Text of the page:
One of the persistent comparisons between the West and the Muslim world has been the place of religious tolerance. We in the West have become so accustomed to religious pluralism that a sizable minority feels safe in denigrating the religious background of the West by taking it out of context, while defending those who hijack yet another religion by insisting that the majority of believers of that other religion don’t share the views of those extremists. Goose and gander deserve different sauces. Yet, we tolerate these, and others less self-contradicted, because we have developed a respect for the freedom of conscience, without which we would still be experiencing the internecine brawls that rocked our ancestral societies in the 16th and 17th Centuries.
Observers of the Islamic world have noted the societal trajectories there. While the outlying societies, such as Indonesia and Malaysia, have been largely able to co-exist with other religions (although these relationships have been strained in the past century), the core of the Muslim world, the Arabian peninsula, has been home to an intolerant fundamentalism which denies the validity not only of other faiths, but also militates against coreligionists who happen to follow a different interpretation. The Sunni-Shia divide, although subtle in practice, has been politically exploited over the centuries.
The current manifestation of Sunni-Shia rivalry stems mostly from the contest between Arabia and Persia, the two dominant forces in the Middle East. Where Arabia is overwhelmingly Sunni, Persia is incontestably Shiite. And in both, political power is exercised by those who have come to rely on fundamentalist interpretations. It’s as if Roman Catholics who decry Jews as “Christ killers” were in power, and struggle against Protestants who decry Roman Catholicism as “a cult” also in power. If this sounds familiar, look no farther than the Anglo-French rivalry of the 17th Century. Or even the York-Tudor rivalry in England in the 16th Century.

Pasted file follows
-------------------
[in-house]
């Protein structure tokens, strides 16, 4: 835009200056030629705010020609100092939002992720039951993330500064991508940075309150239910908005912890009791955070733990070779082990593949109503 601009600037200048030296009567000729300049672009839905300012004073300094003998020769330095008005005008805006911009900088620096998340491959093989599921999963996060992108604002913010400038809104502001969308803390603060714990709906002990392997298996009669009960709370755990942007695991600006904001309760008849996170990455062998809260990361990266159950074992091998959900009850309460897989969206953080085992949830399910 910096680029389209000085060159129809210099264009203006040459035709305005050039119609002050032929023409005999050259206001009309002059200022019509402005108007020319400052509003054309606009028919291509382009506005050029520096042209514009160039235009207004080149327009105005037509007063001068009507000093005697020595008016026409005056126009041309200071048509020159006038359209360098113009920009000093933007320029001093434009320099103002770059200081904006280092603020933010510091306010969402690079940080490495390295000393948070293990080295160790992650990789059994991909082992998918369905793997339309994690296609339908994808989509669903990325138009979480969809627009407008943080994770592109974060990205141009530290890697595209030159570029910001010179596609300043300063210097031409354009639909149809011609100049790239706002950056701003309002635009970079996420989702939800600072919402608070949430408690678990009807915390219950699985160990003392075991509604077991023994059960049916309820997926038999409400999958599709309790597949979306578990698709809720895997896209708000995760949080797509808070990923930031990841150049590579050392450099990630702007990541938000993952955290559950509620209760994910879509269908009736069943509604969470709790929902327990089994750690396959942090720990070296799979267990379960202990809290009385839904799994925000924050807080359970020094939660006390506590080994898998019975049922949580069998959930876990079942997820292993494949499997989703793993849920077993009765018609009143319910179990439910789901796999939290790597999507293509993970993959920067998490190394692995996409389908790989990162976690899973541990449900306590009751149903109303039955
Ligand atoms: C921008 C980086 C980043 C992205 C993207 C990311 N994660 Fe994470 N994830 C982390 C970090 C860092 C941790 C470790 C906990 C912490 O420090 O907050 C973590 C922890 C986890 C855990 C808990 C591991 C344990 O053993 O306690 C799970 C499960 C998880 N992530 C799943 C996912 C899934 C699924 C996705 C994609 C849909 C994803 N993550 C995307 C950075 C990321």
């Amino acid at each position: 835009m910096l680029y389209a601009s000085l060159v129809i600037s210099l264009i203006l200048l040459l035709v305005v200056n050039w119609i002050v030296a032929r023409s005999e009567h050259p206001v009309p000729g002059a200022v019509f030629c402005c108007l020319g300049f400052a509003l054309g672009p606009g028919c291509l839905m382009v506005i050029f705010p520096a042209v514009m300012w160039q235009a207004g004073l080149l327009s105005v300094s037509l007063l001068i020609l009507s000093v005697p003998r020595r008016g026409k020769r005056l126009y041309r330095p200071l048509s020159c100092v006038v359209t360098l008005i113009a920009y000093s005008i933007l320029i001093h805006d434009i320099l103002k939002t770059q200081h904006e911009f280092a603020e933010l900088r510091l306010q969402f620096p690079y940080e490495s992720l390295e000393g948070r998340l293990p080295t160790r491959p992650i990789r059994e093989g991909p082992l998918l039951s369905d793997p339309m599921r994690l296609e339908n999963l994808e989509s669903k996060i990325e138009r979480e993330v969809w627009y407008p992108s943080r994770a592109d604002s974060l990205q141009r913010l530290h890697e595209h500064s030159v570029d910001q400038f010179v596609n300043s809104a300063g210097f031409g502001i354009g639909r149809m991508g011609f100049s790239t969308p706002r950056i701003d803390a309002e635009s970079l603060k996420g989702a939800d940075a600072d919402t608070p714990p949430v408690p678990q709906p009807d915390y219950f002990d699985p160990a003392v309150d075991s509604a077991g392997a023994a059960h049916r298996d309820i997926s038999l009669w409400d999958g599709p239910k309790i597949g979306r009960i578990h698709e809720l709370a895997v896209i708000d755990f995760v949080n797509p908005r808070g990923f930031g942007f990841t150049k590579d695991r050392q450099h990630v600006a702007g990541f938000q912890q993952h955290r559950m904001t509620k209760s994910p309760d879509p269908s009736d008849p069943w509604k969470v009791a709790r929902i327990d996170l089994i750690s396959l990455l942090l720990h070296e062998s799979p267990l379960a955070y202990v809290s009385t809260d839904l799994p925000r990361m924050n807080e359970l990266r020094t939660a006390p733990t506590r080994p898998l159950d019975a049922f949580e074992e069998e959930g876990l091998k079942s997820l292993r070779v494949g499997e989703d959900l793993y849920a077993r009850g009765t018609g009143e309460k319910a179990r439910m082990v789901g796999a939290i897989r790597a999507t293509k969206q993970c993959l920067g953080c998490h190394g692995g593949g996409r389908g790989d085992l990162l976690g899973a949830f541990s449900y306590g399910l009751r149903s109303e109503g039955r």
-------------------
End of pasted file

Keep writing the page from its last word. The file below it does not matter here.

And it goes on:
That the religious divisions in Christendom were exploited by politics should not be in contest. The political and diplomatic rivalries of the Reformation and Counter-Reformation continued into and past the Age of Enlightenment. Indeed, part of the core of that age survived in rivalry until well into the 20th Century, and may indeed be rearing its ugly head again. (By this I mean the England-France-Germany puzzle.) Sweden was eliminated as an effective player by the Napoleonic Age, and Franco eliminated Spain from the stage before Hitler took Germany on her last military hurrah.
It was the Treaty of Westphalia that effectively ended the dominant role of religion in geopolitics. Its formulation of cuius regio eius religio (“whose region, his religion”) not only established the modern concept of sovereignty (which is under attack today by both the United Nations and the Bush Doctrine, in subtly different ways), but by ending religion as a point of contention in international relations, it also opened the way for religious plurality within nations, although questions of religion in leadership roles lingered on. (Charles II, a Catholic, was dumped in favor of William and Mary, reliable Protestants. John F. Kennedy, too, was suspected of “Papist” inclinations.) The only notable exception to this day is Northern Ireland; but her troubles are born of sources beyond religion, although religion has been used as a convenient way to label political sympathies. But by and large, Christendom reconciled itself to the internal contradictions.